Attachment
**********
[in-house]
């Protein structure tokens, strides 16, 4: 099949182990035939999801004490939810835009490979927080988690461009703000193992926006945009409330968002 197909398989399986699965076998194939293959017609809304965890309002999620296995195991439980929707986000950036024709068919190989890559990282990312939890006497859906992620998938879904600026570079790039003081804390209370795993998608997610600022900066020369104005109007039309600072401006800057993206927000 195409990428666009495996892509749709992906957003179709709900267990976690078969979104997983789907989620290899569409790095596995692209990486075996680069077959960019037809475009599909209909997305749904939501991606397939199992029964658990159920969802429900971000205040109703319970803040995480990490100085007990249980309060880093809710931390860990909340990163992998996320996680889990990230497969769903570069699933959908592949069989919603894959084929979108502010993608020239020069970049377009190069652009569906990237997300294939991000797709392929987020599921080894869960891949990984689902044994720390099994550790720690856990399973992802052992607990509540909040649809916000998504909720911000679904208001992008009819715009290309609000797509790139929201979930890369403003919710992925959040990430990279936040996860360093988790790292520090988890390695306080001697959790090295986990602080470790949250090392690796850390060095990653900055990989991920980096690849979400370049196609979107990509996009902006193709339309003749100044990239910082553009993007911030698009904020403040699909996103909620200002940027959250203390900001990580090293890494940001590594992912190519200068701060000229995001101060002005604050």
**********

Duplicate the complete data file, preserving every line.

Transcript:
[in-house]
């Protein structure tokens, strides 16, 4: 099949182990035939999801004490939810835009490979927080988690461009703000193992926006945009409330968002 197909398989399986699965076998194939293959017609809304965890309002999620296995195991439980929707986000950036024709068919190989890559990282990312939890006497859906992620998938879904600026570079790039003081804390209370795993998608997610600022900066020369104005109007039309600072401006800057993206927000 195409990428666009495996892509749709992906957003179709709900267990976690078969979104997983789907989620290899569409790095596995692209990486075996680069077959960019037809475009599909209909997305749904939501991606397939199992029964658990159920969802429900971000205040109703319970803040995480990490100085007990249980309060880093809710931390860990909340990163992998996320996680889990990230497969769903570069699933959908592949069989919603894959084929979108502010993608020239020069970049377009190069652009569906990237997300294939991000797709392929987020599921080894869960891949990984689902044994720390099994550790720690856990399973992802052992607990509540909040649809916000998504909720911000679904208001992008009819715009290309609000797509790139929201979930890369403003919710992925959040990430990279936040996860360093988790790292520090988890390695306080001697959790090295986990602080470790949250090392690796850390060095990653900055990989991920980096690849979400370049196609979107990509996009902006193709339309003749100044990239910082553009993007911030698009904020403040699909996103909620200002940027959250203390900001990580090293890494940001590594992912190519200068701060000229995001101060002005604050």